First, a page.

John Boone stands at the bottom of a giant shaft looking at what might be a bird overhead. Except, you know, no birds on Mars, so…
Realizing something is falling, he and his tour guide, one Etsu Okakura, beat feet. Thanks to Mars's low-pressure atmosphere and weaker gravity, they manage to escape, whereas on Earth terminal velocity would have dropped the truth too fast for escape to be possible.
John tries to help Okakura to his feet, but the man would rather get up on his own than owe a debt of giri.
The falling object turns out to be a robot dump truck. They explore the truck and discover a soot-like substance on it—John figures it is the remnants of an ammonium nitrate explosion. Foul play most likely.
Okakura questions John, and John mentions this is the sixth case of sabotage he's seen; Okakura blames the Reds.
The two ride the elevator out of the mohole, and John receives an impressive view of the project. They then head to the Japanese town of Senzeni Na.
On the town's fifth floor, Okakura explains to others what happened. John says there is no reason to believe the culprits came from Senzeni Na at all, but they should set up an alarm system and put some more guards on duty—waste of time maybe, but it has to be done.
John gets a tour of the town and plays it up First Man on Mars-style. He has to pop a omegendorph (a feel-good drug designed by Vlad), but he makes it through.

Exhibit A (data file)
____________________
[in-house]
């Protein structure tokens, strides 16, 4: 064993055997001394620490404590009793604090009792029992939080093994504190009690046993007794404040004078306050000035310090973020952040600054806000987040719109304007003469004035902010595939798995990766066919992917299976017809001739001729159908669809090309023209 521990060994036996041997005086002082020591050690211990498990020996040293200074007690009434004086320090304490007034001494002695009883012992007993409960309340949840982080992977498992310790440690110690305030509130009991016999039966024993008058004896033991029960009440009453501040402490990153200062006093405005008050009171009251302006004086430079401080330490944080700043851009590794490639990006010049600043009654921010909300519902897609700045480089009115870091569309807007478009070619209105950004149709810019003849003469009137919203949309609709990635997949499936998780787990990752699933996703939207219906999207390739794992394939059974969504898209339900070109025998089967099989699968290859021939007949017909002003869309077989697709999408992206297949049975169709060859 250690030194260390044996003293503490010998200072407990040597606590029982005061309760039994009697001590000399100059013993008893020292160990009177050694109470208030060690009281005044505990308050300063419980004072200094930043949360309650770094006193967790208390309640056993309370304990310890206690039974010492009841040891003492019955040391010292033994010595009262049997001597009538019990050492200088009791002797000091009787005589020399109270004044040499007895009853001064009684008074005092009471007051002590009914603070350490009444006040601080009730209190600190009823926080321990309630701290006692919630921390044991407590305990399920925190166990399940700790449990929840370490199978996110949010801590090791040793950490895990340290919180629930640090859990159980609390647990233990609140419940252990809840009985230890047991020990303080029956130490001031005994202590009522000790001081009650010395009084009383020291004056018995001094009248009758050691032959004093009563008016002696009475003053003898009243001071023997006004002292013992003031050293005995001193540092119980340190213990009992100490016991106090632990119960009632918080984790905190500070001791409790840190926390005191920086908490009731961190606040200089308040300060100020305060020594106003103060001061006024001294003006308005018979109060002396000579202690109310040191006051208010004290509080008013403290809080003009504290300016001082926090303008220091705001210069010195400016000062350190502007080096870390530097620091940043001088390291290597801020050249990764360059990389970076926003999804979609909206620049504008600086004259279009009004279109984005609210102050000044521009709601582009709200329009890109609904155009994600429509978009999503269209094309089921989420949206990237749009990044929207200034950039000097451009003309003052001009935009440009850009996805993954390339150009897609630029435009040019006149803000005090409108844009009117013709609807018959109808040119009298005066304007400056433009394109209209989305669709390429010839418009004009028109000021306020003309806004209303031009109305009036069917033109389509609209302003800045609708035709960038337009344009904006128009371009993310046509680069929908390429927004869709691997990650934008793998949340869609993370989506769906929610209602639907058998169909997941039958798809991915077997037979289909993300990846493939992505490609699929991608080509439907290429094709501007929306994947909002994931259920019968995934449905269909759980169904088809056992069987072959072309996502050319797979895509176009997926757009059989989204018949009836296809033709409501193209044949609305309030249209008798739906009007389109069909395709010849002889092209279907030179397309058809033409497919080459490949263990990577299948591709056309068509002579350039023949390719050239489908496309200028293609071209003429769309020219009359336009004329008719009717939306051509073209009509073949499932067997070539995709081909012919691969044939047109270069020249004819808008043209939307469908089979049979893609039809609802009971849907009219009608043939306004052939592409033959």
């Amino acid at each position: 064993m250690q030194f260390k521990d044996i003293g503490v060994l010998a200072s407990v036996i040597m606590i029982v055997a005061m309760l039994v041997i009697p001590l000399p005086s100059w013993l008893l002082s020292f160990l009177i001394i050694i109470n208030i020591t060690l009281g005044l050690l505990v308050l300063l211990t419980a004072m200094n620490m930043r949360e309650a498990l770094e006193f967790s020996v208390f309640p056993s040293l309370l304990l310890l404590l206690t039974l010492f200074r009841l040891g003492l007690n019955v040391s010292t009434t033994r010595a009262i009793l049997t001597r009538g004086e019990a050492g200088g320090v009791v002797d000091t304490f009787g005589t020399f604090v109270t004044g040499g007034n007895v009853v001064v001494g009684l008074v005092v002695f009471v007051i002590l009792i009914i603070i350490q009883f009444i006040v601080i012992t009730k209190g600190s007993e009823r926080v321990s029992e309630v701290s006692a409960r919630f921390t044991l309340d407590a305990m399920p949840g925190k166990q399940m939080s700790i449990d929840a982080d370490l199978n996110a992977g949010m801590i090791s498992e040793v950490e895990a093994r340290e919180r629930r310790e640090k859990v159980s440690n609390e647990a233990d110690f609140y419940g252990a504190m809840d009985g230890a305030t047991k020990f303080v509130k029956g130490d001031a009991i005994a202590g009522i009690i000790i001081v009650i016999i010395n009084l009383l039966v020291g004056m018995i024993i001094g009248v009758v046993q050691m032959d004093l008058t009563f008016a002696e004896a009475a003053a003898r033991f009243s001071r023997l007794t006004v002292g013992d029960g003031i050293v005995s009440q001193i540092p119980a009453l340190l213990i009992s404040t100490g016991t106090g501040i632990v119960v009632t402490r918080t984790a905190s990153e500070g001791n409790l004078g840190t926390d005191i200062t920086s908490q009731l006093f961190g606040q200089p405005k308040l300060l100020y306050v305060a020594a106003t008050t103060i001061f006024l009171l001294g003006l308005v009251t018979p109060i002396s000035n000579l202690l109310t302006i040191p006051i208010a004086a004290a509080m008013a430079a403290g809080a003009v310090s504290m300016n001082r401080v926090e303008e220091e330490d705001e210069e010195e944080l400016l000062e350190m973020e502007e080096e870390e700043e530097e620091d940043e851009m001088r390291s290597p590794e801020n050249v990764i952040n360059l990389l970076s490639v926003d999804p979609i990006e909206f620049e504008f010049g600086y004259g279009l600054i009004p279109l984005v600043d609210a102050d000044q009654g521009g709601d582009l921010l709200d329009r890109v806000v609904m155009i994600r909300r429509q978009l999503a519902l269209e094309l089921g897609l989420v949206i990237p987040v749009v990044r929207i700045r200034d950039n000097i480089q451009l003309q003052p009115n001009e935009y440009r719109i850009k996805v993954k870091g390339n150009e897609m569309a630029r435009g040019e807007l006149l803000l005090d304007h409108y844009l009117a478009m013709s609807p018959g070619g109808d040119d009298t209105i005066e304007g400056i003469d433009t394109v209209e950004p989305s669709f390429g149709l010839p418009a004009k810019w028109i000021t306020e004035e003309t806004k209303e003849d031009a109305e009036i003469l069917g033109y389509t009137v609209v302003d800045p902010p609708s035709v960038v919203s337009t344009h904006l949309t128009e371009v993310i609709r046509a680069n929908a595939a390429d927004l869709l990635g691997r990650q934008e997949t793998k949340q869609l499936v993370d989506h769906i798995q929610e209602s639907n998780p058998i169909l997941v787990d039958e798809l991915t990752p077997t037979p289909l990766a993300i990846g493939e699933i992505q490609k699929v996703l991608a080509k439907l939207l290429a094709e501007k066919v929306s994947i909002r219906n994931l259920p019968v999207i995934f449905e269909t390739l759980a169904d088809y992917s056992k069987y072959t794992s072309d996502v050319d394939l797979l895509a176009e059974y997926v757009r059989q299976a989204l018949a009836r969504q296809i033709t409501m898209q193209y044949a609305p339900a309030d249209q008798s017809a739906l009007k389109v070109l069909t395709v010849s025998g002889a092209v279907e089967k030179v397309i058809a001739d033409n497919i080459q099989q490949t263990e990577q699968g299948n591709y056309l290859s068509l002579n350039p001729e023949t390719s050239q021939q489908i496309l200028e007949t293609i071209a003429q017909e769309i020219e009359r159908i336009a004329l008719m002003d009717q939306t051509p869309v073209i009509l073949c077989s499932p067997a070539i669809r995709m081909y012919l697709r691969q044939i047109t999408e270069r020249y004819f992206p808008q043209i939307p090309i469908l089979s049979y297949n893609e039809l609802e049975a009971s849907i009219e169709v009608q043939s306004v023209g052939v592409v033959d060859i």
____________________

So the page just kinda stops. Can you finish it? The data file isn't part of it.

When he's shown to his suite, he puts in a phone call to Sax.
The two discuss who could possibly be trying to sabotage the terraforming projects, and Ann's name is brought up; John agrees to talk with Ann.
John steps onto his balcony. He has a new task, a mystery to solve—the game is afoot.
Ann is doing survey work around the Argyre Basin, so John borrows a glider from Senzeni Na's dirigible.
At Ann's base of operations, he finds that Ann is out with a team, so he has lunch with the people there and then heads out to meet her.
Seems Ann is out looking for evidence that Mars ever truly supported oceans. So far they're finding nothing, but John wonders if Ann is really looking.
John brings up the sabotage incidents, but Ann claims innocence—she may want Mars to stay as it is, but she's not that stupid.
Ann mentions that John should be asking the Coyote about these things. What the who? Seems the Coyote is a folktale floating around Mars—legend is that the Coyote can travel the surface without a walker. Yeah, on Mars the act of walking around is a pretty bid deal.
John asks Ann to discourage any acts of vandalism for the sake of innocent bystanders, but Ann just contends that it would save lives if they'd just leave the planet alone.
On the way back to Ann's base, John tries discussing Hiroko, but there was no word on that coop-flying bird.
While watching the television for Earth news, Ann points out that since things are now open on Mars, they'll only get worse for Earth. Many are already violating the Antarctica Treaty and have begun drilling for oil there.
John tries to show Ann the advantages to the changes. On Mars, people aren't fighting for nations but for a new future. And although Ann may have lost the war with terraforming, her input keeps the process from being as devastating as it otherwise might be.
He mentions that even though they terraform the planet, the planet changes them; Ann promises to one day remind him he said this.
On his way out, John is told by Simon that Ann is pregnant despite being sixty. John congratulates the father-to-be, telling him to take care.